- “We will develop new operational standards requirements for all of our internal and downstream bottling partners that encourages and rewards replacing obsolete, energy-inefficient machinery and lighting solutions,” from the President of the Bottling Investments Group
If we get statements expressed clearly enough, we can reduce our uncertainty that our team understands the strategy and have confidence that the actions they propose will indeed support our own understanding of the strategy. We’ll know they’re fully on-board, and we’ll get the opportunity to review and question the way they see their organization’s contributions towards implementing the strategy.
Using those statements, we can then begin to identify which ones will have the biggest impact and which ones shouldn’t be pursued, even though they do support the specific strategic objective.
Once the priorities have been agreed, then at each level of management within our team’s own area, we would expect a similar exercise to take place. If this is done, we can ensure that each level of management is directly aligned with the one above, and we can have greater confidence in our ability to influence the overall direction of the organization. Not only does it give us clear links from top to bottom of the organization, but it also allows us to go from any front-line employee and see exactly how what they’re doing contributes to implementing our top-level strategy.
So far, we’re doing pretty well: 4 sources of stress in our lives addressed by the same activity, and we’ve ticked the first box on the list of the three essentials of successful execution.
Let’s see what we can do about the other two.
Items 2, 3 & 5: Having the Right Data to Prevent Surprises and Ensure Greater Visibility to Make Course Corrections
The only reason we’re frustrated about not having enough data is because we don’t feel like we have enough warning to prevent surprises and react to changes in our market or competitive environment. The Kapta survey indicated that 38% of the participating CEOs had “been blind-sided with a negative surprise in the last 90 days.”
No wonder we’re losing sleep, chugging Maalox and find it difficult not to rip people’s heads off from time to time.
If things are working correctly, this shouldn’t happen. We should know we’re headed for trouble before it’s too late to do anything about it. We need time to think and make informed decisions on the right way to respond to these changes for our customers, our people and our shareholders.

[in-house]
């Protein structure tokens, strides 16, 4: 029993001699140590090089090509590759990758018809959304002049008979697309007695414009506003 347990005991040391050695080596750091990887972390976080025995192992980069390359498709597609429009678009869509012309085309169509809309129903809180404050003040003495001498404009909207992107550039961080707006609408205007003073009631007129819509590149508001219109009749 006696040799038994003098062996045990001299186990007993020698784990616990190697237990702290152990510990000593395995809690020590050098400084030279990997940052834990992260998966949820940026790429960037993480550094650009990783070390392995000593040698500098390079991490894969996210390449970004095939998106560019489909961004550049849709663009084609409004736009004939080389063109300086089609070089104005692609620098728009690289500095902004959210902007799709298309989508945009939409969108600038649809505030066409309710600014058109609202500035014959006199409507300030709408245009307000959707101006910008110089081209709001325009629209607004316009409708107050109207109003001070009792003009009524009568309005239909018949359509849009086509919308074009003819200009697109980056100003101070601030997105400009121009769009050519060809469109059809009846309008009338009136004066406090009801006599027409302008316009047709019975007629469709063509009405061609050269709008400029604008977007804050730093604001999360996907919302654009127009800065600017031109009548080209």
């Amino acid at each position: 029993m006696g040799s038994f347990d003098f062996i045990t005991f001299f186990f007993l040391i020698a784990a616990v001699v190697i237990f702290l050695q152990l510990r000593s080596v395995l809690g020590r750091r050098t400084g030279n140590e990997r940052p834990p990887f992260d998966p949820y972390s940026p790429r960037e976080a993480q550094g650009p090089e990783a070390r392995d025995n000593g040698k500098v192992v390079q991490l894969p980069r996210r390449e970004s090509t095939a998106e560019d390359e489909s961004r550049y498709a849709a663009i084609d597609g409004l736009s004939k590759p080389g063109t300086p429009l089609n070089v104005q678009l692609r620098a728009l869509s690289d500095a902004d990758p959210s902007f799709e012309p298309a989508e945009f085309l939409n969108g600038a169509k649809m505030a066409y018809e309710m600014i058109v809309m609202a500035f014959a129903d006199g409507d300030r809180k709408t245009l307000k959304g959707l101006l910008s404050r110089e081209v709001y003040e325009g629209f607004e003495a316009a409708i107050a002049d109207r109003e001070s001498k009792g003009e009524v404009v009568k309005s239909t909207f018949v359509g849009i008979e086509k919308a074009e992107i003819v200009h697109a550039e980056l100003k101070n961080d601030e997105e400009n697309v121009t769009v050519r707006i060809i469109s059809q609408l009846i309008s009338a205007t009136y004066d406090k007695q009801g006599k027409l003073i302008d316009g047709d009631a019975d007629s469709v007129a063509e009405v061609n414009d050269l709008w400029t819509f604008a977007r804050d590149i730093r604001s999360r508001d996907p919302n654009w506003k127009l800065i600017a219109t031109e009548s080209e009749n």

For each of our team’s individual strategy enablement statements above, we need to be able to quantify progress in some way–even if we’re using qualitative measures. That means we need to agree – as an executive team – on the measures and frequency that will be monitoring our team’s progress on actually delivering what they proposed with their enablement statements.
In case you’ve forgotten, the remaining two elements of successful execution were 2) regular measurement of progress towards those organizational goals, and 3) clear accountability for progress towards achieving those goals.
If we have metrics proposed by each member of our team to correspond with each of their own suggested enablers, then we not only have addressed the remaining two fundamentals of successful strategy execution, we’ve also slam-dunked our “worry list” at the same time!
Measurement and legitimate accountability—straight from the horse’s mouth, as it were.
What Have We Accomplished?
I know this post has been rather long, but it was necessary to prove that the process I’m describing is real. It isn’t magic, and it does really work. We’ve actually accomplished quite a lot for both our organization and ourselves. Let’s recap:
For our organization:
- We have tangible action that directly shows we’ve covered the basics of effective strategy execution
- We now have meaningful and appropriate metrics in place that allow us to stay on course and deliver our strategy
- We’ve given priorities and a sense of purpose to everyone across all levels of the organization, because they understand what they have to do, and they know that what they’re being asked to do is important to everyone. Our employees “get it” now.
- We’ve reduced the anxiety, uncertainty and stress at all levels of the organization through clarity of purpose and specific execution objectives, making our organization a better place to work
- We’ve established the parameters where people can be confident in taking the initiative, making the organization more nimble and adaptable as a whole while still staying on course.
- We’ve tackled at least 6 of our most common frustrations, uncertainties and worries
- We’re less irritable and aggressive
- We’re more effective and productive
And…we just might sleep a little better at night.
- CEO Health & Wellness Survey, Apollo Hospitals, 2010
- Coca-Cola Reports Lower Profit, Doubles Down on Productivity Push, Forbes.com, 2014
- For Coke, Challenge Is Staying Relevant, The New York Times, 2014
- Is Coca-Cola’s 2020 Vision in Jeopardy?, The Motley Fool, 2014
- The Secrets to Successful Strategy Execution, Harvard Business Review, 2008
- Turning Great Strategy into Great Performance, Harvard Business Review, 2005
- What are the Keys to Good Execution, The Wall Street Journal, 2009
- What Keeps CEOs Up at Night?, Kapta Systems, 2013